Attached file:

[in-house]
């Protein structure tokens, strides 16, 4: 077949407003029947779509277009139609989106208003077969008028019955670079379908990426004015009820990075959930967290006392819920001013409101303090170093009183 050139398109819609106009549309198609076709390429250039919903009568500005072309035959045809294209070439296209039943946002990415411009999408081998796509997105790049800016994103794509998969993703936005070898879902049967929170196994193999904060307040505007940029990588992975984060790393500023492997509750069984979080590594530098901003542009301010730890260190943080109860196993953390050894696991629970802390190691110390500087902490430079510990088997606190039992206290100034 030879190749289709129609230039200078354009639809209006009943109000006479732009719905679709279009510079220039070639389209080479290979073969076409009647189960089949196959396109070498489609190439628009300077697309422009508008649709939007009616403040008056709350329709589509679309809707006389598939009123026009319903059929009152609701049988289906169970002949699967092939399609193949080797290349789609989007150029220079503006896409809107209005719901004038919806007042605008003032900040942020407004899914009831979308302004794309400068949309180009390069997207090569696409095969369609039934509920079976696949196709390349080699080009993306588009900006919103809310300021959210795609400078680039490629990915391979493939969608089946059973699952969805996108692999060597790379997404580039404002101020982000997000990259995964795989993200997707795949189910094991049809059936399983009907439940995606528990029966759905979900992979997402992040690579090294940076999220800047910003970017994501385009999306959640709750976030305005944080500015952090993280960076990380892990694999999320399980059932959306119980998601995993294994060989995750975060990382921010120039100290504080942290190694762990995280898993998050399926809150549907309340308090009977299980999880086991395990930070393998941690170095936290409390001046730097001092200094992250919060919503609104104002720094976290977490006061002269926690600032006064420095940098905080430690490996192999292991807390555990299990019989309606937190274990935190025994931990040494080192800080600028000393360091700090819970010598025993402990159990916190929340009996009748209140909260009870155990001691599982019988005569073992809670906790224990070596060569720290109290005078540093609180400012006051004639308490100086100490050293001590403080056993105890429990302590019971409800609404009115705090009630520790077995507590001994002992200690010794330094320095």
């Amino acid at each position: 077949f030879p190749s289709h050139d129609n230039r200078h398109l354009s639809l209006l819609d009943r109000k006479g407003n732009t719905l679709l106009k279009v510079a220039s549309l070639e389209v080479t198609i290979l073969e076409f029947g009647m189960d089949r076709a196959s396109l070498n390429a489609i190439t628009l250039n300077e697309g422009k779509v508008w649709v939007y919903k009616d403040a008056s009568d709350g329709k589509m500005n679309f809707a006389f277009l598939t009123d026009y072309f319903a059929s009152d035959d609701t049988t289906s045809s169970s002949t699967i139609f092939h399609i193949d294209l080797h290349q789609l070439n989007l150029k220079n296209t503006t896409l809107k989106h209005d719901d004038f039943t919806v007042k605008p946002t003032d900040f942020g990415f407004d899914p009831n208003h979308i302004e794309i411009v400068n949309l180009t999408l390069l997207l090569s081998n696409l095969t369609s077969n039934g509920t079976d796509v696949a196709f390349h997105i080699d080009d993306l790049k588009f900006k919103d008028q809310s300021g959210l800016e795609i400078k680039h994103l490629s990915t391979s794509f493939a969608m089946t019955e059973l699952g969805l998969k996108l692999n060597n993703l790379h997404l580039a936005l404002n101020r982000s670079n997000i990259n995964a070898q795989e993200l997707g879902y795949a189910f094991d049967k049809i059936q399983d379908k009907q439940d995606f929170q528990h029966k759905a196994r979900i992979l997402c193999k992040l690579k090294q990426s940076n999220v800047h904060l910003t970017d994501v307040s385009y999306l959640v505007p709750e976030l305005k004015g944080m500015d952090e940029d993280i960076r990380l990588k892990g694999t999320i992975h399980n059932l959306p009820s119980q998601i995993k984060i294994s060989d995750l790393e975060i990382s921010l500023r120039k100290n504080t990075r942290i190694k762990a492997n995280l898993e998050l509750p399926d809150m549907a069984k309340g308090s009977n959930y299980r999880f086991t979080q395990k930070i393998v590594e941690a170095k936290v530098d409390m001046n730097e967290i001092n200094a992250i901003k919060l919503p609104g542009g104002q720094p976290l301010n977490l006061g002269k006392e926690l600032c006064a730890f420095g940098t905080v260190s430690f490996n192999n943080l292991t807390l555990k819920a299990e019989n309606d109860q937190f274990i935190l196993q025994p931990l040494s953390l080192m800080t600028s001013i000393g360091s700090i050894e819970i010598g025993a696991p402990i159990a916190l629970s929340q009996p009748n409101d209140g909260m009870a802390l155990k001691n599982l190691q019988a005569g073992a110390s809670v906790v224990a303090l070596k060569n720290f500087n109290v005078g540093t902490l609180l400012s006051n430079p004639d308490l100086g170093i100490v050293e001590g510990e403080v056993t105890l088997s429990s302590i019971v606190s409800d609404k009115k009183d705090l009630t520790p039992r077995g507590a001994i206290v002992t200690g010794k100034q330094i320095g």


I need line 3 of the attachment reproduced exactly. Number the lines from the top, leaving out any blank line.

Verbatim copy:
């Amino acid at each position: 077949f030879p190749s289709h050139d129609n230039r200078h398109l354009s639809l209006l819609d009943r109000k006479g407003n732009t719905l679709l106009k279009v510079a220039s549309l070639e389209v080479t198609i290979l073969e076409f029947g009647m189960d089949r076709a196959s396109l070498n390429a489609i190439t628009l250039n300077e697309g422009k779509v508008w649709v939007y919903k009616d403040a008056s009568d709350g329709k589509m500005n679309f809707a006389f277009l598939t009123d026009y072309f319903a059929s009152d035959d609701t049988t289906s045809s169970s002949t699967i139609f092939h399609i193949d294209l080797h290349q789609l070439n989007l150029k220079n296209t503006t896409l809107k989106h209005d719901d004038f039943t919806v007042k605008p946002t003032d900040f942020g990415f407004d899914p009831n208003h979308i302004e794309i411009v400068n949309l180009t999408l390069l997207l090569s081998n696409l095969t369609s077969n039934g509920t079976d796509v696949a196709f390349h997105i080699d080009d993306l790049k588009f900006k919103d008028q809310s300021g959210l800016e795609i400078k680039h994103l490629s990915t391979s794509f493939a969608m089946t019955e059973l699952g969805l998969k996108l692999n060597n993703l790379h997404l580039a936005l404002n101020r982000s670079n997000i990259n995964a070898q795989e993200l997707g879902y795949a189910f094991d049967k049809i059936q399983d379908k009907q439940d995606f929170q528990h029966k759905a196994r979900i992979l997402c193999k992040l690579k090294q990426s940076n999220v800047h904060l910003t970017d994501v307040s385009y999306l959640v505007p709750e976030l305005k004015g944080m500015d952090e940029d993280i960076r990380l990588k892990g694999t999320i992975h399980n059932l959306p009820s119980q998601i995993k984060i294994s060989d995750l790393e975060i990382s921010l500023r120039k100290n504080t990075r942290i190694k762990a492997n995280l898993e998050l509750p399926d809150m549907a069984k309340g308090s009977n959930y299980r999880f086991t979080q395990k930070i393998v590594e941690a170095k936290v530098d409390m001046n730097e967290i001092n200094a992250i901003k919060l919503p609104g542009g104002q720094p976290l301010n977490l006061g002269k006392e926690l600032c006064a730890f420095g940098t905080v260190s430690f490996n192999n943080l292991t807390l555990k819920a299990e019989n309606d109860q937190f274990i935190l196993q025994p931990l040494s953390l080192m800080t600028s001013i000393g360091s700090i050894e819970i010598g025993a696991p402990i159990a916190l629970s929340q009996p009748n409101d209140g909260m009870a802390l155990k001691n599982l190691q019988a005569g073992a110390s809670v906790v224990a303090l070596k060569n720290f500087n109290v005078g540093t902490l609180l400012s006051n430079p004639d308490l100086g170093i100490v050293e001590g510990e403080v056993t105890l088997s429990s302590i019971v606190s409800d609404k009115k009183d705090l009630t520790p039992r077995g507590a001994i206290v002992t200690g010794k100034q330094i320095g």